When I hire someone to work in my house, I find a good conversation beforehand makes me feel more comfortable about leaving them alone. Most people who feel confident in their knowledge and take pride in their work are more than happy to talk about it, and it helps them to understand that your attention has more to do with being interested in what they're doing than any lack of trust.



    There have been a lot of cases where people have come here after a new installation and shared the results, and it would have been a good thing if those people had discussed the work beforehand. I think you should be prepared to go through the Installation and Operations Manual (IOM) that comes with your new boiler and make sure he agrees to pipe it to the manufacturer's specification at minimum, and if he's willing to go beyond that, discuss how much extra you'd be willing to pay for that.



    Show him the books you ordered. If he recognizes them or their author, that's a good sign. There are a lot of people out there who have taken some of Dan's courses yet, for one reason or another, aren't listed in the "Find a Contractor" section.



    It's an unfortunate fact that there are a lot of people out there doing boiler installations that really don't know what they're doing, and while we never want to assume the worst about anyone, you have every right to know who you're dealing with and make your expectations clear to them. If the people you're dealing with don't seem willing to talk to you, you might want to think about working with somebody else.
    Just another DIYer | King of Prussia, PA
    1983(?) Peerless G-561-W-S | 3" drop header, CG400-1090, VXT-24
  • steamychick
    steamychick Member Posts: 55
    hovering

    Funny you should mention the IOM. I was already looking at them on manufac.'s websites. My hovering is definately more to do with being interested in knowledge being put into practice, and not about trust. If I don't trust you, you'll never make it past my basement door. I'm of the "do it right, or don't do it at all" variety. (which, ironically, is probably why my boiler is a goner. I didn't know at all how to do it right, so I didn't do it at all.) I'm trying to do as many diagnostics as I can now, so I'm aware of what issues I have before I call someone in. Hopefully that will lead to saving time for someone else, and saving money for me. At the very least, I'm getting way more knowledgable about how all of this works. I'm finding that there is a lot to learn. This may be the start of an obsession... :)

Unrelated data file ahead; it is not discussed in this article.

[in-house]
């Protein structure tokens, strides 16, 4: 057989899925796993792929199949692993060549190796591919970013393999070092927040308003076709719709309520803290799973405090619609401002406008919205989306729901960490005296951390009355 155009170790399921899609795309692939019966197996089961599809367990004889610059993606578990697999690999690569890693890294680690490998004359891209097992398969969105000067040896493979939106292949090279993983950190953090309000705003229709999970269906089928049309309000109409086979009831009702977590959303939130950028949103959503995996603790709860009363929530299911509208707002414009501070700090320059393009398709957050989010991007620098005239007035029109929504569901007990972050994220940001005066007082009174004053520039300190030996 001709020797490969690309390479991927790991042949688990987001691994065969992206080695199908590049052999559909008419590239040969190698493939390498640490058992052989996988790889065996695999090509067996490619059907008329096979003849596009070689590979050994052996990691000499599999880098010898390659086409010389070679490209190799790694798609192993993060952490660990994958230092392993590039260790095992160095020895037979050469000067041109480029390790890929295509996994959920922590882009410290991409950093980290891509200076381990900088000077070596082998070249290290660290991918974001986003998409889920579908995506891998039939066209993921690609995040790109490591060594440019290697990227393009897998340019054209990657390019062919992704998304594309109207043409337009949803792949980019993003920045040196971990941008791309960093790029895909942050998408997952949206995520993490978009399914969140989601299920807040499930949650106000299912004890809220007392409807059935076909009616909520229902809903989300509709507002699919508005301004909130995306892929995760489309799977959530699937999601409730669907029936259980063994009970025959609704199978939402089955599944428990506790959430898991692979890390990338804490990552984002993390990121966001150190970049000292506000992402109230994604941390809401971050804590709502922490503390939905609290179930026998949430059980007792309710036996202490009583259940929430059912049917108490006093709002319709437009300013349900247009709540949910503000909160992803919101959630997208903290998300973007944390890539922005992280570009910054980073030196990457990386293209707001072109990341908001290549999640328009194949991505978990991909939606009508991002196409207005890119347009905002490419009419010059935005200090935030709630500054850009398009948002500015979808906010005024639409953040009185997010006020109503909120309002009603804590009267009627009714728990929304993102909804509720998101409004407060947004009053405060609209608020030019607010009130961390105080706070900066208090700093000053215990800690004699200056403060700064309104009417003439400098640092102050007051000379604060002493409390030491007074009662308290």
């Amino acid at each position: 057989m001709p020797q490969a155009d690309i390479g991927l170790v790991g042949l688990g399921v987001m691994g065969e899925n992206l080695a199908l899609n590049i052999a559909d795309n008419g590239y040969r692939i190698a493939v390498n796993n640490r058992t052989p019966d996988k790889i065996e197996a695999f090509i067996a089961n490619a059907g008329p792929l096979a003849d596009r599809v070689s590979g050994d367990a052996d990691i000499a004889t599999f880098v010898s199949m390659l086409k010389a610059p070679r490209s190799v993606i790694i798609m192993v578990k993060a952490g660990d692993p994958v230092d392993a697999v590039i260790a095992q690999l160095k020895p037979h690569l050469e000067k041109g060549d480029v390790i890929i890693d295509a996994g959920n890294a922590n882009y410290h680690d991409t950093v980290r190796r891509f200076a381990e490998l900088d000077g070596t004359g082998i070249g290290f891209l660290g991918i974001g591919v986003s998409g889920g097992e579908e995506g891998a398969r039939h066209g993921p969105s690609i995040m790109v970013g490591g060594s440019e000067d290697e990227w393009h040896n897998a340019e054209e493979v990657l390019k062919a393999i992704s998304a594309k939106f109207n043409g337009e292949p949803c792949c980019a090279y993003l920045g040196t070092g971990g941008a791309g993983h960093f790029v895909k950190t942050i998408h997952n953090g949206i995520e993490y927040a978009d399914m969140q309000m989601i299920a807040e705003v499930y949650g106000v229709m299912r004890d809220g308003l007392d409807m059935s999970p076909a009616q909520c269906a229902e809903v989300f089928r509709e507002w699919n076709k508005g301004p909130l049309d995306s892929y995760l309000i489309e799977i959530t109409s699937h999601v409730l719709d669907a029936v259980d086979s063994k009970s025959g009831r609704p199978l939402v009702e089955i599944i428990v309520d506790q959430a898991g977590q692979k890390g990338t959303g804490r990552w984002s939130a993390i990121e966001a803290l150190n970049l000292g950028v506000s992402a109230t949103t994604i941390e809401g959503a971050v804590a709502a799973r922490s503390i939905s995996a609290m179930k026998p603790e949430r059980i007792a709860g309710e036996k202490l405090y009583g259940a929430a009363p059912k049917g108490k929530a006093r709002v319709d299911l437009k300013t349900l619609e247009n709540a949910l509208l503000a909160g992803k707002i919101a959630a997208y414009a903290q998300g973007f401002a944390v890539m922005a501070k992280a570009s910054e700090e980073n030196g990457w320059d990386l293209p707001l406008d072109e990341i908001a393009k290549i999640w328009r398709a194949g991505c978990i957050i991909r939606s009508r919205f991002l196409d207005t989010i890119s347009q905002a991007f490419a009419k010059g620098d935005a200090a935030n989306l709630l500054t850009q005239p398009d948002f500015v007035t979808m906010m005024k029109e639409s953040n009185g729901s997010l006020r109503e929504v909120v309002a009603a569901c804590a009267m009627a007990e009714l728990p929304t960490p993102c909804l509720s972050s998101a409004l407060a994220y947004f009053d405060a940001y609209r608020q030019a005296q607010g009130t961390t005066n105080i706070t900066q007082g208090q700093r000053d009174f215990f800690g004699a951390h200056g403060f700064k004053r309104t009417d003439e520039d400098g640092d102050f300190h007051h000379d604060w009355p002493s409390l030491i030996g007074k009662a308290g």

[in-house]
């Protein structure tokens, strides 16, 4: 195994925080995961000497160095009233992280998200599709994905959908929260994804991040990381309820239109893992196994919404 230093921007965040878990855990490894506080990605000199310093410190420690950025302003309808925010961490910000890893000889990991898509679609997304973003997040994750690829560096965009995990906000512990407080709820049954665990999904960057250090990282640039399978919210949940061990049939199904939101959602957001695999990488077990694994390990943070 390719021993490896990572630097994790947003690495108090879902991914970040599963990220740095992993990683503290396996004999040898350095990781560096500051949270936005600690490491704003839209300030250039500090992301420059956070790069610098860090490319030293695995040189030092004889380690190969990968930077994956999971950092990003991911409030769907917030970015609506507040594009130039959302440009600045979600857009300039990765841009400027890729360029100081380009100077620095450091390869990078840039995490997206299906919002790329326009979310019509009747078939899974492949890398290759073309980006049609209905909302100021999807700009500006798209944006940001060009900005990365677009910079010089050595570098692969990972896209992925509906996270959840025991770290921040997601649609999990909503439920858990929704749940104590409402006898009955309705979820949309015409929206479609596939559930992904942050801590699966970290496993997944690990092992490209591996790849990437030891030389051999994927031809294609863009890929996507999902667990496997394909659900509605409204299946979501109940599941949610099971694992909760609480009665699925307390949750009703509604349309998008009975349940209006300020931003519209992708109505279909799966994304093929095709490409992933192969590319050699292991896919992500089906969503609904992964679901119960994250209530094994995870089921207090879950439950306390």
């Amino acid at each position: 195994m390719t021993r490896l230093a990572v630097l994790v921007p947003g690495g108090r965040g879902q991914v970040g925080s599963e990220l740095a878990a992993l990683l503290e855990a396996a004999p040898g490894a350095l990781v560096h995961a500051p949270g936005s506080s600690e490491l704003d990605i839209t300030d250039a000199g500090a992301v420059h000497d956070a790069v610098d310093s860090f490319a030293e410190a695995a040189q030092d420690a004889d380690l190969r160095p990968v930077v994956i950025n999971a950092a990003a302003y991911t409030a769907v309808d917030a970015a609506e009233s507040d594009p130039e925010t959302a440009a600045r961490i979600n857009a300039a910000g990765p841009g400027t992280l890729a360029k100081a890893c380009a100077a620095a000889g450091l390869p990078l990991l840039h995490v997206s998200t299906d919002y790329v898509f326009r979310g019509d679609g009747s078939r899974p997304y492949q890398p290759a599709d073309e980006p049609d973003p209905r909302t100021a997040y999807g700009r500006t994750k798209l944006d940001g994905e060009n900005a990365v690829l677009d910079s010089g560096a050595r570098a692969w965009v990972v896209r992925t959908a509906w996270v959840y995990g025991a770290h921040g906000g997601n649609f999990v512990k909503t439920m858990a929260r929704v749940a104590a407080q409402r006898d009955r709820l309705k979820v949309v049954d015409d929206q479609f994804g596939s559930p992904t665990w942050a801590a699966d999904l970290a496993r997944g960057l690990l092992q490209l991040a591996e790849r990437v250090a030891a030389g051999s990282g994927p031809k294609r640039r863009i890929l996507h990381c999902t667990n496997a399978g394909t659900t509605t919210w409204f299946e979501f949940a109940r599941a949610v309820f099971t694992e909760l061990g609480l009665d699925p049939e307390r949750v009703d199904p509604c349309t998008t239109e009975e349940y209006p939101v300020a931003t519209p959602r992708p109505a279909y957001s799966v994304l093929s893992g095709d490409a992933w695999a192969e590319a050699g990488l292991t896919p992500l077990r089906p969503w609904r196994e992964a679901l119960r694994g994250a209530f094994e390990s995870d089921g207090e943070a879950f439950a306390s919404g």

• steamychick
    steamychick Member Posts: 55
    boiler sizing

    In talking about boiler sizing, I neglected to mention that the house I'm heating is a stick built 1895 house with virtually no insulation. It also has all the original single pane windows except on the 3rd floor, which was finished at some point and small replacement windows were installed. I do have storm windows on all non-replacements. Reasons for non-replacement are 1) cost (lots of windows!), and 2) all windows have either original leaded glass tops or stained glass windows. (Did research on original owners and found out J. Horace Rudy was somewhat famous stained glass maker. Would be a crime to remove them! Suppose I'm willing to pay more in fuel bills for the sake of preservation.) It seems like that should probably be taken into account as pertaining to a heat loss aspect?
  • ChrisJ
    ChrisJ Member Posts: 15,488
    Say no to hovering

    I've had few people work in my house so far but the last guy was the one that tore the brick chimney down almost all alone.  One of the best guys I've ever met honestly and all I did was stayed out of his way and offered him food and drink occasionally.



    We also tried to do what we could to protect floors and stuff before he got there so he wouldn't have to.  He seemed very happy about that as well, not sure how pros feel about customers doing this, but it was what I would have wanted customers to do for me, so I did it.
    Single pipe quasi-vapor system. Typical operating pressure 0.14 - 0.43 oz. EcoSteam ES-20 Advanced Control for Residential Steam boilers. Rectorseal Steamaster water treatment
  • Charlie from wmass
    Charlie from wmass Member Posts: 4,314
    Hovering customers

    I never have an issue with the hovering customer, unless they are telling me how to do my work. I find many people who are familiar with heating help are hovers as they are knowledge seekers. So hover causually and bring coffee. If a person is comfortable in their skills they do not have an issue with someone watching them work. JMHO
    Cost is what you spend , value is what you get.

    cell # 413-841-6726
    https://heatinghelp.com/find-a-contractor/detail/charles-garrity-plumbing-and-heating
  • steamychick
    steamychick Member Posts: 55
    not hovering

    I promise not to hover. Definatley don't want to get in the way, just wanted to watch the magic happen. (Sorry ChrisJ, steam boilers are way more interesting to watch than removing bricks) ;)  Also, I would think that pros wouldn't have a problem with "site prep". I know I wouldn't! Time being money and all that.
  • ChrisJ
    ChrisJ Member Posts: 15,488
    I disagree!

    I installed my own steam boiler but I was in no way going to touch that 150 year old chimney. 

    Honestly I was amazed at how clean of a job he was able to do.  You'd expect a sooty disaster, nothing of the sort! 



    Charlie says he doesn't mind customers that watch as long as they don't tell him how to do his job, so I guess its ok.   
    Single pipe quasi-vapor system. Typical operating pressure 0.14 - 0.43 oz. EcoSteam ES-20 Advanced Control for Residential Steam boilers. Rectorseal Steamaster water treatment
  • steamychick
    steamychick Member Posts: 55
    steam vs. bricks

    I didn't say it's not amazing, just not quite as interesting to me to watch. In fairness, I have neither installed my own boiler or torn down a chimney. (although, I will be re-pointing in the near future, so maybe my view will change). lol